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Canku Ota

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(Many Paths)

An Online Newsletter Celebrating Native America


August 25, 2001 - Issue 43


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This Date In


North American Indian History


from On This Date in North American Indian History at

Aug 25, 1737: A agreement will be signed today by Thomas Penn and MUNSEE Chiefs Manawkyhickon and Nutimus. The agreement will call for Indian lands to be sold along the Delaware river for the distance that a man could walk in a day and a half. This would be called the "Walking Purchase" and would be performed on September 19, 1737.

Map of lands ceeded in the Walking Purchase

Aug 26. 1876: General Crook,and his soldiers, leave General Alfred "One Star" Terry. They will go east

Aug 27, 1735: According to some sources, a peace agreement is reached today between representatives of the British in Massachusetts Colony and the "IROQUOIS of Canada."

Aug 28, 1836: John Campbell, United States Commissioner to the CREEKs, signs a contract with Opothleyaholo, and other "friendly" CREEK leaders today. Campbell realizes the CREEKs need money to move to Indian Territory, and to satisfy their debts in Alabama. The Government will give the CREEKs their $31,900 annuity in advance, so they can pay their debts. The CREEKs agree to provide 600 to 1000 warriors to fight the SEMINOLEs. The CREEKs will serve until the SEMINOLEs surrender totally.

Aug. 29, 1759: Today, MOHEGAN Samson Occom will be ordained as a minister by the Suffolk Presbytery of Long Island, New York. While living with Rev.Eleazar Wheelock, he had studied numerous foreign languages, including Hebrew and Greek. Eventually, he would be sent to England to help raise funds for Wheelock's Indian "Charity" School. Occom would be the first Indian Minister to deliver a sermon in England. His fund-raising efforts would be so outstanding that Wheelock's School could afford to move to New Hampshire, and would eventually become Dartmouth College.

Aug. 30, 1858: Oshkosh was a NEMOMINEE Chief. During his lifetime he fought in many conflicts including for the British in the war of 1812, and for the Americans in Black Hawk's War. He was appointed as the Chief of the MENOMINEEs by Lewis Cass during the negotiations of the Treaty of Butte des Morts. After surviving battles with the Europeans and other Indians, Oshkosh met his end due to a more insidious enemy, alcohol.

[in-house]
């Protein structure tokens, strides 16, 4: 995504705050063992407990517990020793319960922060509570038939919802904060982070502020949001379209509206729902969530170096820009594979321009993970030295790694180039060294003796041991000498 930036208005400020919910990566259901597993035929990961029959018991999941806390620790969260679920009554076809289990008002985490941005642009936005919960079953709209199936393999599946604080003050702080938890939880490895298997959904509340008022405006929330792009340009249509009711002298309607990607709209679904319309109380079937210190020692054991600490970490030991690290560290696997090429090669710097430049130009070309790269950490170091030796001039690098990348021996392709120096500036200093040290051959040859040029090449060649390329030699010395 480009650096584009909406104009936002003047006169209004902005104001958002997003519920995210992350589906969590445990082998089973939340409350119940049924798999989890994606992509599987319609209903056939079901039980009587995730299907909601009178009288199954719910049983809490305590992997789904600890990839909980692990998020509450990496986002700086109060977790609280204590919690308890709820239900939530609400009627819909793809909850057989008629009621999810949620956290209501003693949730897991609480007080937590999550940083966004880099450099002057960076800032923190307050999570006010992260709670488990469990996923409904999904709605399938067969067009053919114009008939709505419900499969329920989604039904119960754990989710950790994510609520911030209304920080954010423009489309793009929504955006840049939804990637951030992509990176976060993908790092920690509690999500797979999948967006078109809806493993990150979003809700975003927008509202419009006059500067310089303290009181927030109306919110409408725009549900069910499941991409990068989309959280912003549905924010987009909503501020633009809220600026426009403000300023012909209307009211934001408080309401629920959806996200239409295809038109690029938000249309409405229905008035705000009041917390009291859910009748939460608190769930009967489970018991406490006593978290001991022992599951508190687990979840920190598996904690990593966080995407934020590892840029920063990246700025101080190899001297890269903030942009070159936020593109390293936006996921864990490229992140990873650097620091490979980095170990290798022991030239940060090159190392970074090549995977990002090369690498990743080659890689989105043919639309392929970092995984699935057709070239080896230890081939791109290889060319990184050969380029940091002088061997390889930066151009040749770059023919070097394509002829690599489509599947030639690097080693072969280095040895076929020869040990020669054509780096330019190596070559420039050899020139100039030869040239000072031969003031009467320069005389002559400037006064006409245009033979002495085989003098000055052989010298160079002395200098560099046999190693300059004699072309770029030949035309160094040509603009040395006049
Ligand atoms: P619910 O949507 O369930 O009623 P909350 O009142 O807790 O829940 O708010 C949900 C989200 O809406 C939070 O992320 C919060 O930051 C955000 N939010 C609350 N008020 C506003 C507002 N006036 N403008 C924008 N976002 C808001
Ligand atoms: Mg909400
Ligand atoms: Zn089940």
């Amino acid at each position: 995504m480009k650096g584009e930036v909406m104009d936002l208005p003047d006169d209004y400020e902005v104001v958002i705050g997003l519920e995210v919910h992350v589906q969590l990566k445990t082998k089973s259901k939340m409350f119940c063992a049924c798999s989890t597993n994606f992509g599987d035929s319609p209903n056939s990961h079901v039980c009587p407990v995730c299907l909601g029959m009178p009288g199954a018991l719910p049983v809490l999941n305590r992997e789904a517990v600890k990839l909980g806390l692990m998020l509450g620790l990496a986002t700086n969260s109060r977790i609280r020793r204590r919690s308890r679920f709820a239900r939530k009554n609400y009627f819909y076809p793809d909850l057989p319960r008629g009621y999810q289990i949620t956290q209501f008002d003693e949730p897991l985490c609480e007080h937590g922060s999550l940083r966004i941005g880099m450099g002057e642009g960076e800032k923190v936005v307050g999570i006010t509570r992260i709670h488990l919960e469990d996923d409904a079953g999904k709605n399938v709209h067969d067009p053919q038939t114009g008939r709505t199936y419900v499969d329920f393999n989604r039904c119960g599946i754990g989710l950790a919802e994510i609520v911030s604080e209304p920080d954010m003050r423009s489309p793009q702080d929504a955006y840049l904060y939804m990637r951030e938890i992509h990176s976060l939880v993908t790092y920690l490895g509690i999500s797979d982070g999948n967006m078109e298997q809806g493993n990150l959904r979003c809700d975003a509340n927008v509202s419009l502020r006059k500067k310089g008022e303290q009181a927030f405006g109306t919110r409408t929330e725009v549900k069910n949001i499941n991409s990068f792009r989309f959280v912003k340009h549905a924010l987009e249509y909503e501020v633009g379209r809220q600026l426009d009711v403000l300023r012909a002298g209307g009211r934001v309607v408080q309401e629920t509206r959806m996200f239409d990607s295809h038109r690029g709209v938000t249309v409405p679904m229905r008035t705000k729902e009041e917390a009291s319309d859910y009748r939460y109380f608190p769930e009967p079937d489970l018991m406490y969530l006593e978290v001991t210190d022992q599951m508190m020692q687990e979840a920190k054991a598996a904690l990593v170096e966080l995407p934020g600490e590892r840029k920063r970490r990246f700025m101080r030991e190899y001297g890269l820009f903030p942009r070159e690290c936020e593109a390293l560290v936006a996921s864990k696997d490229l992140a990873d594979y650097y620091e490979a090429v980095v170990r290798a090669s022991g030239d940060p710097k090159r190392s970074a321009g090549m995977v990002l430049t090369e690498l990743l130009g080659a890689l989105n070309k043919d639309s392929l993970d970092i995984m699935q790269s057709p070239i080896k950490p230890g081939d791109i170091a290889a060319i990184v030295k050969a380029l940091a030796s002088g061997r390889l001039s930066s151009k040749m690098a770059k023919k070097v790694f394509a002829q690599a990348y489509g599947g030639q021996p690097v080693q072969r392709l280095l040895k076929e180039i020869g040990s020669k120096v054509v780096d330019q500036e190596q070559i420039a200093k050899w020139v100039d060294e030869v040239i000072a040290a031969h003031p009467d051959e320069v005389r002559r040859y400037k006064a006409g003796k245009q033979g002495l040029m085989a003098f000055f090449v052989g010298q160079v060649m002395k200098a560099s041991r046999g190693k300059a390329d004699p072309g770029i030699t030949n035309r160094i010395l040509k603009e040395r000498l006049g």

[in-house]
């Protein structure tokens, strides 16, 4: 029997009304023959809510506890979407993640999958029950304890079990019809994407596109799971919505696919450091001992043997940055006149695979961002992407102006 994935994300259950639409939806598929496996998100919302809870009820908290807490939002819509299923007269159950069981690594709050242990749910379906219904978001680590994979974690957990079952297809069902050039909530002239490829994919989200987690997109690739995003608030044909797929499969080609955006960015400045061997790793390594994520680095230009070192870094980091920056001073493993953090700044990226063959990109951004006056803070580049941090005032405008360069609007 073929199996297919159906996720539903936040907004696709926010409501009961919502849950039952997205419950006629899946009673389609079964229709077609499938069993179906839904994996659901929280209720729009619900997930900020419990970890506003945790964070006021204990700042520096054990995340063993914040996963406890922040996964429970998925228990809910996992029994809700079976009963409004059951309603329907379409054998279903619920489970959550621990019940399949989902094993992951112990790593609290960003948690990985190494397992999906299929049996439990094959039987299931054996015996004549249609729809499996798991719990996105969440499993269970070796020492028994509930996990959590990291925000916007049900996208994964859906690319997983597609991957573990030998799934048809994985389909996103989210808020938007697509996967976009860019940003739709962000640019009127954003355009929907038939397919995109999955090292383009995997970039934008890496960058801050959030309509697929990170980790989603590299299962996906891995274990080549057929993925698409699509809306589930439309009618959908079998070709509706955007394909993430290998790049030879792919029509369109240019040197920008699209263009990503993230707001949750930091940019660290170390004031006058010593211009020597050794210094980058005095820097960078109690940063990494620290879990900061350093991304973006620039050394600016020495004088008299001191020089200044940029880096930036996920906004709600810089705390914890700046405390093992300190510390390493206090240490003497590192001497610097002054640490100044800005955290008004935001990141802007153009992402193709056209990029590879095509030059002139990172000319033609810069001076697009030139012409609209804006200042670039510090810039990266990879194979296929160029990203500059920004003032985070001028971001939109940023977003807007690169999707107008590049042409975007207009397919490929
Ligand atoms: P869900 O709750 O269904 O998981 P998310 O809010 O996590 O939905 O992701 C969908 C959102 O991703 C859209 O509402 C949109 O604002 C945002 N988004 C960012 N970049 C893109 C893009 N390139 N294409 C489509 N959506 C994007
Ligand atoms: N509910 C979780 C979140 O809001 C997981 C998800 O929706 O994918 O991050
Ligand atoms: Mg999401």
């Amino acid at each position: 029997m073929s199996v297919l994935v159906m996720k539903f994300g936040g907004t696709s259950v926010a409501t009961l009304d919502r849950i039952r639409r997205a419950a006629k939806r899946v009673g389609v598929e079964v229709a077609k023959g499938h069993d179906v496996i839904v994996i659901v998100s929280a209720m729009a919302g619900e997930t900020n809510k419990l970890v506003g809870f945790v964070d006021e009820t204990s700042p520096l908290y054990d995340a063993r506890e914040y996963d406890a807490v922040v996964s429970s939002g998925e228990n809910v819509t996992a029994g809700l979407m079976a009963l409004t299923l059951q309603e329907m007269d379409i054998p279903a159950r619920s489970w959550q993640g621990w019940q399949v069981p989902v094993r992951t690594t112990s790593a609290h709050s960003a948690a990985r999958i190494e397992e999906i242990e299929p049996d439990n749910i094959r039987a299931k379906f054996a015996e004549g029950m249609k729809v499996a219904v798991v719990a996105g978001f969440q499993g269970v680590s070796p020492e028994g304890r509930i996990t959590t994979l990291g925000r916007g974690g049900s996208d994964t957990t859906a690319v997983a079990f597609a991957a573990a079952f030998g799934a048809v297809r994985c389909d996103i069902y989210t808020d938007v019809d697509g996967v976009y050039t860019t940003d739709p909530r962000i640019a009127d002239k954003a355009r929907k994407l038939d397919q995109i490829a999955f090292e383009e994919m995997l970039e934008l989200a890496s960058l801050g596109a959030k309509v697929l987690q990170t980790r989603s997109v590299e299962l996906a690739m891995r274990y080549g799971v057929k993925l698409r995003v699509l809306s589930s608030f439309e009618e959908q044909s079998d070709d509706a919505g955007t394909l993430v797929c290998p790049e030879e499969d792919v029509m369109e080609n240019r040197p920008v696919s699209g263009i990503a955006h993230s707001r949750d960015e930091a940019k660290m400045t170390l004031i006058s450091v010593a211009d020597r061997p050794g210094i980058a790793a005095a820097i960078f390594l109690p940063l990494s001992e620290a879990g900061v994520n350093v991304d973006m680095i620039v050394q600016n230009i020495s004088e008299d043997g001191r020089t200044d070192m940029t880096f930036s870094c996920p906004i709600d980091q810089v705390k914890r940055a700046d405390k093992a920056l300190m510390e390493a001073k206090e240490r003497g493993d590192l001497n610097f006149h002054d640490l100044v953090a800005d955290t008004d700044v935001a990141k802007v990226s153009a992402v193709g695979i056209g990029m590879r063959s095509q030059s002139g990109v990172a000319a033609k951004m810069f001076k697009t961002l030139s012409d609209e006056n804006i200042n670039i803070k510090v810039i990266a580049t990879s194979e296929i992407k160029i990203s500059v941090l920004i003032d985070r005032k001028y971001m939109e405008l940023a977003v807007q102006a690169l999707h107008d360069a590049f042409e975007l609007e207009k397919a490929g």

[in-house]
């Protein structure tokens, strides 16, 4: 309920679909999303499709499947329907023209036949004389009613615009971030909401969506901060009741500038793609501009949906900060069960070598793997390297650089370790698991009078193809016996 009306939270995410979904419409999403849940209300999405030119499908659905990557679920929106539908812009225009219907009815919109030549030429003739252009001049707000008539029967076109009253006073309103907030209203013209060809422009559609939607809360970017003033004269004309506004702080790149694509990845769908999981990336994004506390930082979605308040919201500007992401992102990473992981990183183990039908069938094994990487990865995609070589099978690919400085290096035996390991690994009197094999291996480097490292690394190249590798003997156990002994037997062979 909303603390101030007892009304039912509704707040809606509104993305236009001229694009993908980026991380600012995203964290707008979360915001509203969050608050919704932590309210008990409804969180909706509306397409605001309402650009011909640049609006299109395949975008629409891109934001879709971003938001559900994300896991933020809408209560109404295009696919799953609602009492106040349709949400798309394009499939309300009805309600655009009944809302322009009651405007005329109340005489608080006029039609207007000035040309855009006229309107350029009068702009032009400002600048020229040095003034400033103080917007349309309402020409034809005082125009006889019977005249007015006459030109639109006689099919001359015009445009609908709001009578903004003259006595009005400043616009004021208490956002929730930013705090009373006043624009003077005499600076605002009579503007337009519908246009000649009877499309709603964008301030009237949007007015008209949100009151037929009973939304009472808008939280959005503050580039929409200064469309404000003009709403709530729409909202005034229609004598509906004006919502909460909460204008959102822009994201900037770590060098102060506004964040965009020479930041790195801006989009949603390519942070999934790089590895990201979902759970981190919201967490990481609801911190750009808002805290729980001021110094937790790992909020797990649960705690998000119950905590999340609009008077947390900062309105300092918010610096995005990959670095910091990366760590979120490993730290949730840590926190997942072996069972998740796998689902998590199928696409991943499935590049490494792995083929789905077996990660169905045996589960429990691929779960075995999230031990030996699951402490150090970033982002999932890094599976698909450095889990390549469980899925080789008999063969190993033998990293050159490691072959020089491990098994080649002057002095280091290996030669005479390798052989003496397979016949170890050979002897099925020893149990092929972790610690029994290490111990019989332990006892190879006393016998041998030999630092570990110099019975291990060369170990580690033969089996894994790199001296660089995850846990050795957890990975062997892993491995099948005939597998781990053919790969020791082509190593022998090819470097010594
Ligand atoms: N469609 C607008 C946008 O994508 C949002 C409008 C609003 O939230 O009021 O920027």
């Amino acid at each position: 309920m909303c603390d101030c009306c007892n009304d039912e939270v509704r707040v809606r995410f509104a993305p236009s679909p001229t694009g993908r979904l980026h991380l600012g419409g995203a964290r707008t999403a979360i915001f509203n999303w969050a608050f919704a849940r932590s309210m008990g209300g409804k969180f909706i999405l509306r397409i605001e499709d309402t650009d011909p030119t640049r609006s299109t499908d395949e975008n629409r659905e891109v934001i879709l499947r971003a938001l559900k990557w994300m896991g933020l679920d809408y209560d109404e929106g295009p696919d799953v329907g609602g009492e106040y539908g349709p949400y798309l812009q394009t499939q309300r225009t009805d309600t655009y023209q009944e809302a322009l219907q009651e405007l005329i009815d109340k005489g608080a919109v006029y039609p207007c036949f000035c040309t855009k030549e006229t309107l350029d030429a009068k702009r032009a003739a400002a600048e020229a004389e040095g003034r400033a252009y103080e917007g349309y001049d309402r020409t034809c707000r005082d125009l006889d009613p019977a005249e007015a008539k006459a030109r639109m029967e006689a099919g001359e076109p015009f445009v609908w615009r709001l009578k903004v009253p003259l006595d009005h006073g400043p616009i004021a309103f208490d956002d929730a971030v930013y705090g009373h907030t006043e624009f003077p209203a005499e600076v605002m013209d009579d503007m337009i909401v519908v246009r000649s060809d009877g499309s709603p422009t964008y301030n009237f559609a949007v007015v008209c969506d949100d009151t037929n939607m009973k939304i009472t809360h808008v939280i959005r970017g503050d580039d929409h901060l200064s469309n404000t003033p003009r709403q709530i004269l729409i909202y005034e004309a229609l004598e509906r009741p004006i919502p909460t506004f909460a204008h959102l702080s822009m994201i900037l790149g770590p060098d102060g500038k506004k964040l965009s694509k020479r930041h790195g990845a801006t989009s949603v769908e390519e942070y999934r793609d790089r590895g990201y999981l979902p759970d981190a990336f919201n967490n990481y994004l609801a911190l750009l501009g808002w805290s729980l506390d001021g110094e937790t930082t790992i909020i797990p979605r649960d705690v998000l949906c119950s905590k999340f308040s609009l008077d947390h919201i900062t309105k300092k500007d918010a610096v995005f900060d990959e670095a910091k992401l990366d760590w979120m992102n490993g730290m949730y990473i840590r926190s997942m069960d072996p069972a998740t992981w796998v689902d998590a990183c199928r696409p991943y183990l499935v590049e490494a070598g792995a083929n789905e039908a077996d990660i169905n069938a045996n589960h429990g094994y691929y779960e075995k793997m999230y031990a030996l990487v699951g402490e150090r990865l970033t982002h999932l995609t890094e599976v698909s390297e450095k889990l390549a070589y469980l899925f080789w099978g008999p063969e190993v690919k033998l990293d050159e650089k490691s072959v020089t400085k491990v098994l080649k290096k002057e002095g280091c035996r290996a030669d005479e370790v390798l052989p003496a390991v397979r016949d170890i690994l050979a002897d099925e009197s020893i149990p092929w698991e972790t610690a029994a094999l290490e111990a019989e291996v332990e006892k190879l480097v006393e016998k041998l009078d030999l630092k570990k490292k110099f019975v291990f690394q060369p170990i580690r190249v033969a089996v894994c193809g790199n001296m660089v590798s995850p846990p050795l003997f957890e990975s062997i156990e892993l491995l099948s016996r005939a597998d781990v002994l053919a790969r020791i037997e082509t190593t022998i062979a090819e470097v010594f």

Aug. 31, 1905: Today, Ely Samuel Parker (Donehogawa) dies in New York City. During his lifetime he will be a SENECA Chief, an engineer, a lawyer, the New York City Building Superintendent, a Brigadier General in the Civil War where he will write the surrender papers signed at Appomattox, and the first Indian Commissioner of Indian Affairs. Born in 1828, he will be buried in Buffalo, New York.

Ely Samuel Parker (Donehogawa)

Sept. 1, 1788: Even after the Treaty of Hopewell, whites will continue to settle on CHEROKEE lands along the Holston and French Broad Rivers. Today Congress will issue a proclamation prohibiting whites from settling on CHEROKEE lands.

Sept. 2, 1732: Today, the first treaty between the IROQUOIS Confederation, and the Pennsylvania Provincial Council will be signed in Philadelphia. The parties will agree to peaceful relations between them. The IROQUOIS also promised to try to persuade the SHAWNEEs to leave Allegheny Valley. The Principal Indian Chief present will be Shikellamy of the ONONDAGA.

Sept. 3, 1719: Today, Frenchman Bernard de la Harpe, discovers an Indian village on the Arkansas River, near Muskogee. La Harpe had traveled up the Red river, then went overland across Oklahoma. He will describe the land as fertile, and the people (probably a CADDOAN tribe) as friendly, and hard working. La Harpe will claim the land for France.

Sept. 4, 1886: Geronimo surrenders to General Nelson Miles at Skelton Canyon south of Apache Pass.

In an effort to end the conflict with the Indians, the U.S. government began taking many Native Americans as prisoners in 1875 and sending them to the seventeenth-century dungeons at Fort Marion in St. Augustine, Florida. In 1886, Geronimo and his band o f Apaches finally agreed to end hostilities and move to a reservation. However, they, too, were sent to Fort Marion, via San Antonio, where the picture above was taken.

Sept. 5, 1862: Today, Little Crow hears news of Big Eagle and Mankato's battle with Col.Henry "Long Trader" Sibley's troops at Birch Coulee. They have managed to bottle up the troops for an entire day, only cannon being brought up will end the fighting on the second day.

Sept. 6, 1973: The Oklahoma Human Rights Commission requests state schools drop rules requiring Indian students to cut their long hair. They felt the rules would "promote racial friction and community divisiveness."

Sept. 7, 1968: The Indian Council Fire awards this year's Indian Achievement Award to Rev.Dr.Roe B.Lewis, of Phoenix, Arizona. Lewis, a PIMA-PAPAGO, is cited for his efforts in educational counseling for Indians.

For Information on This Date in Canada visit our friends at:

Canadian Aboriginal News


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